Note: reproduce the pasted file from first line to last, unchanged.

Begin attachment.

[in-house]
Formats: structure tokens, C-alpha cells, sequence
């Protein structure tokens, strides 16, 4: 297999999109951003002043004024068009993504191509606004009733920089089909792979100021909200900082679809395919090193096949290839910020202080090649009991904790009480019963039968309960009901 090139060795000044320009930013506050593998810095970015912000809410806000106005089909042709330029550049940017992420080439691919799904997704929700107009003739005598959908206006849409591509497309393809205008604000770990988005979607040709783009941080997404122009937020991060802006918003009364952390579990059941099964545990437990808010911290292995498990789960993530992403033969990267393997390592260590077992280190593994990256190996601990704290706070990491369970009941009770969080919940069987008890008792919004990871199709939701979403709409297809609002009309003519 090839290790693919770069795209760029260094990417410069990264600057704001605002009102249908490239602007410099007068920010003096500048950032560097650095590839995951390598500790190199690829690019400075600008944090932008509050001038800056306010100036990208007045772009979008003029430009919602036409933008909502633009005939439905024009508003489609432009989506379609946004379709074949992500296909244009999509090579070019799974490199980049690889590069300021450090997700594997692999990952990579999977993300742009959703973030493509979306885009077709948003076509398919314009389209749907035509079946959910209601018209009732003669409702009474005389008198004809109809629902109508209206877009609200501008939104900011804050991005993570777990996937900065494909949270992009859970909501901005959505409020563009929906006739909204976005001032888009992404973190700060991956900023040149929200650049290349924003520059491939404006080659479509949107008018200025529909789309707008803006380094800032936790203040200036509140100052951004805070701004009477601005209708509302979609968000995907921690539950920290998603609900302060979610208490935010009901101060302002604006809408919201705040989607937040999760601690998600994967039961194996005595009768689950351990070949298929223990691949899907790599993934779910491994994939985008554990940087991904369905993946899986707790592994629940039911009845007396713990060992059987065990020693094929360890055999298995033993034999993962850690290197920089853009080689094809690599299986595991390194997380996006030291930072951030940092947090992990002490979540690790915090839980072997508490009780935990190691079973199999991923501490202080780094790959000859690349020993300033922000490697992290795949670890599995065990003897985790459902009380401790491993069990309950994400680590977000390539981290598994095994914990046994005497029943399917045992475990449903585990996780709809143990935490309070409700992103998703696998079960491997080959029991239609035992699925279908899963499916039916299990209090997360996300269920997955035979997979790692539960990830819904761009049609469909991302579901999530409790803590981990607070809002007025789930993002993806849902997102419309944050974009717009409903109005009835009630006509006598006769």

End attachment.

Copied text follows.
[in-house]
Formats: structure tokens, C-alpha cells, sequence
């Protein structure tokens, strides 16, 4: 297999999109951003002043004024068009993504191509606004009733920089089909792979100021909200900082679809395919090193096949290839910020202080090649009991904790009480019963039968309960009901 090139060795000044320009930013506050593998810095970015912000809410806000106005089909042709330029550049940017992420080439691919799904997704929700107009003739005598959908206006849409591509497309393809205008604000770990988005979607040709783009941080997404122009937020991060802006918003009364952390579990059941099964545990437990808010911290292995498990789960993530992403033969990267393997390592260590077992280190593994990256190996601990704290706070990491369970009941009770969080919940069987008890008792919004990871199709939701979403709409297809609002009309003519 090839290790693919770069795209760029260094990417410069990264600057704001605002009102249908490239602007410099007068920010003096500048950032560097650095590839995951390598500790190199690829690019400075600008944090932008509050001038800056306010100036990208007045772009979008003029430009919602036409933008909502633009005939439905024009508003489609432009989506379609946004379709074949992500296909244009999509090579070019799974490199980049690889590069300021450090997700594997692999990952990579999977993300742009959703973030493509979306885009077709948003076509398919314009389209749907035509079946959910209601018209009732003669409702009474005389008198004809109809629902109508209206877009609200501008939104900011804050991005993570777990996937900065494909949270992009859970909501901005959505409020563009929906006739909204976005001032888009992404973190700060991956900023040149929200650049290349924003520059491939404006080659479509949107008018200025529909789309707008803006380094800032936790203040200036509140100052951004805070701004009477601005209708509302979609968000995907921690539950920290998603609900302060979610208490935010009901101060302002604006809408919201705040989607937040999760601690998600994967039961194996005595009768689950351990070949298929223990691949899907790599993934779910491994994939985008554990940087991904369905993946899986707790592994629940039911009845007396713990060992059987065990020693094929360890055999298995033993034999993962850690290197920089853009080689094809690599299986595991390194997380996006030291930072951030940092947090992990002490979540690790915090839980072997508490009780935990190691079973199999991923501490202080780094790959000859690349020993300033922000490697992290795949670890599995065990003897985790459902009380401790491993069990309950994400680590977000390539981290598994095994914990046994005497029943399917045992475990449903585990996780709809143990935490309070409700992103998703696998079960491997080959029991239609035992699925279908899963499916039916299990209090997360996300269920997955035979997979790692539960990830819904761009049609469909991302579901999530409790803590981990607070809002007025789930993002993806849902997102419309944050974009717009409903109005009835009630006509006598006769």